Testing tex4ebook to generate basic ePubs
A very experimental hackety hack to export ePubs from LaTeX on Overleaf, using tex4ebook. After creating a new project from this template and when compilaton has completed, download the generated .epub file using the steps described here.
In this sample set-up, the .epub export will only be triggered if the project is set to compile with pdfLaTeX and will likely fail with many packages; this is a very basic example and this is a hackety-hack.
See the tex4ebook Github repository for documentation and discussion; though bear in mind that . Overleaf does not necessary have the most up-to-date tex4ebook release.
Book Template for Amazon KDP and Google Play (e-book and PDF)
This template allows you a quick start creating books with LaTeX that you can directly publish on Amazon, Google, and Leanpub as e-book or printed edition. Check out the accompanying book "Better Books with LaTeX the Agile Way" for step-by-step instructions for this template: https://amzn.to/2Jiwpzh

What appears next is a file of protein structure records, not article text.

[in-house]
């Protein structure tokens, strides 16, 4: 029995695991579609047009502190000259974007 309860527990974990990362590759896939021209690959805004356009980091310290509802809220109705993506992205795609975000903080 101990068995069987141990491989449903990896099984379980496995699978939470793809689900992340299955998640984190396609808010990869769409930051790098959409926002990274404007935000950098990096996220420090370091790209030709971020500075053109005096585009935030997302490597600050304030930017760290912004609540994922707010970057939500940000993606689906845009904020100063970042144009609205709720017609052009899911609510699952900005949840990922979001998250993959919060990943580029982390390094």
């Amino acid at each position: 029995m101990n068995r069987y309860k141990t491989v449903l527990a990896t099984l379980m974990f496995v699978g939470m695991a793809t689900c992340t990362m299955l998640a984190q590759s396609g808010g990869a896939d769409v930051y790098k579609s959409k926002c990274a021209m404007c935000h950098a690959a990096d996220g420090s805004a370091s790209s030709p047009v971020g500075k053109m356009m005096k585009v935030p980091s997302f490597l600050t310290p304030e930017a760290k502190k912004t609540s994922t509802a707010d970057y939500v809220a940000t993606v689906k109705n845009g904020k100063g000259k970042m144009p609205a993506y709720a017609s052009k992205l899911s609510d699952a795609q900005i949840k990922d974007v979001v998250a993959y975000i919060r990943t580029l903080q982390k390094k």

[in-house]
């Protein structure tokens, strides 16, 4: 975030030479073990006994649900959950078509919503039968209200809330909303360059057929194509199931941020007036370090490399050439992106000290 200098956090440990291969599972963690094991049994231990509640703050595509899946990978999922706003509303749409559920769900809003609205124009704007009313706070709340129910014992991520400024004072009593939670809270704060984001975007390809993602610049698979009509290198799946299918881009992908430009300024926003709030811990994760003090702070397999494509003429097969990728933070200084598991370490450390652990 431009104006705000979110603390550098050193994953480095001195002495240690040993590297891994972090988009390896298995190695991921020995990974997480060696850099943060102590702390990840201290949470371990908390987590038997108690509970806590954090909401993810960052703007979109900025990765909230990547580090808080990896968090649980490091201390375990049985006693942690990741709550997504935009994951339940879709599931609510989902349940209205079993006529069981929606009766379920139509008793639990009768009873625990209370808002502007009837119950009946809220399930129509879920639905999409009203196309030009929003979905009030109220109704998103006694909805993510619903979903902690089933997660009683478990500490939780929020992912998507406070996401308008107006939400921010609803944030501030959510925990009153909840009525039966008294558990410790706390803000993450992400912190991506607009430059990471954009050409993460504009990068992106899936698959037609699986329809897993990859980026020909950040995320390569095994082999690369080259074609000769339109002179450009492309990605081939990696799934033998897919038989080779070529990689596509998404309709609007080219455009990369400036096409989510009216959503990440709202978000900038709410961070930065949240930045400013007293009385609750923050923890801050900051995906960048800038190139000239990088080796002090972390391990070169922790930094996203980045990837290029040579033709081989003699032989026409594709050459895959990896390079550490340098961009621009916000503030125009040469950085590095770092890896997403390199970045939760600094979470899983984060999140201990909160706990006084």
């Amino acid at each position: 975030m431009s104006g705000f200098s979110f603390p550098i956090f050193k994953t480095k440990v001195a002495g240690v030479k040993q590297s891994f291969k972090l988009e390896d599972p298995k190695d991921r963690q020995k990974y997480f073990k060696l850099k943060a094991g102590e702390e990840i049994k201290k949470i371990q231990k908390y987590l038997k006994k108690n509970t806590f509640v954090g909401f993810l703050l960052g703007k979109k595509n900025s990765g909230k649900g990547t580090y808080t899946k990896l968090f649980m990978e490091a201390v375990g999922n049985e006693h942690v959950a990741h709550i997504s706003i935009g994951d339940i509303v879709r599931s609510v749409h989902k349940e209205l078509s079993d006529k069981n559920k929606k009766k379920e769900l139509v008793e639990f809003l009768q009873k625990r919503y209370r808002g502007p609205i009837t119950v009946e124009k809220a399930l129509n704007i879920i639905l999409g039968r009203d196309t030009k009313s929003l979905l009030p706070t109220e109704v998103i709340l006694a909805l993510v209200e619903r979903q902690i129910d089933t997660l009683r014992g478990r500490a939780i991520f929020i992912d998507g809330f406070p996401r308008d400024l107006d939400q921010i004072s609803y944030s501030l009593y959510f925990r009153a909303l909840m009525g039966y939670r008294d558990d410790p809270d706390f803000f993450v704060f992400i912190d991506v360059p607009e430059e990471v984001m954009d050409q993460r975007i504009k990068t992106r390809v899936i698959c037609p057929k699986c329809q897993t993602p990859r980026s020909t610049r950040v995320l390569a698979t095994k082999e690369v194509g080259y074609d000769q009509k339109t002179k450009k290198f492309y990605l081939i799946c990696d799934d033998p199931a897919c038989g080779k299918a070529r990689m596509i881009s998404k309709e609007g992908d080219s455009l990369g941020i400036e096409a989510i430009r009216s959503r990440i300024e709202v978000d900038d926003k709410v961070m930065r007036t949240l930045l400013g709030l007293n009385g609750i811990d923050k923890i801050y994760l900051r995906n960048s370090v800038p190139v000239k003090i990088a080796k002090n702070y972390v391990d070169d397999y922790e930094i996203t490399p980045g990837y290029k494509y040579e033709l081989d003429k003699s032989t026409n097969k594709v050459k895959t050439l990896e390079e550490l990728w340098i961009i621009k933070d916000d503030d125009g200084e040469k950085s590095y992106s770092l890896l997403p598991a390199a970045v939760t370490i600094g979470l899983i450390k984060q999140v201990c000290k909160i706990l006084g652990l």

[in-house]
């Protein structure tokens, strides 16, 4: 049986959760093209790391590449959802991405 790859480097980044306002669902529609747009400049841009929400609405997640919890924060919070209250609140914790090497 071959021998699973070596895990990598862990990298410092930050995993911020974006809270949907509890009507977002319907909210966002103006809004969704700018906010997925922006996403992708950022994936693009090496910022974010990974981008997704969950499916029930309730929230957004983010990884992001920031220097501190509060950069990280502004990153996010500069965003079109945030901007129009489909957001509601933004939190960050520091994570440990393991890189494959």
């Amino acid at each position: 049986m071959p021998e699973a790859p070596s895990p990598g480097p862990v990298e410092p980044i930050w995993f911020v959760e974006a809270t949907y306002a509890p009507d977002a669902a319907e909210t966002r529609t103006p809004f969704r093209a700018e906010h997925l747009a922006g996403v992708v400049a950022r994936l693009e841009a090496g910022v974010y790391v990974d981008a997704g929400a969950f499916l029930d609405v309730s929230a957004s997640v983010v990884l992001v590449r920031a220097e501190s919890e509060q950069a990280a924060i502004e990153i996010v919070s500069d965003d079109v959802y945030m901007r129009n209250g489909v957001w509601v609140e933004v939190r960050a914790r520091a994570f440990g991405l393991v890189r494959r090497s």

LaTeX ePub / eBook Template
This document shows how you can get ePub/eBook-like formatting in LaTeX with the memoir document class. You can't yet export directly to ePub from writeLaTeX, but you can export to PDF. To get ePub, you can download the LaTeX source from writeLaTeX and run it through a format conversion tool, such as htlatex to get HTML, and then go from HTML to ePub with a tool like Sigil or Calibre. See this thread on Stack Overflow for more advice.
Template for Ebook-Reader
This template makes easy to generate PDF file to read it on Ebook-Reader. In fact I'd trained it on Kindle, so perhaps it would be reasonable to correct the margins if needed.
The main problem with PDF's on 6-inches screens is lack of PDF-reflow function, or this function working badly. Why not just generate the PDF file well-fitted to the screen?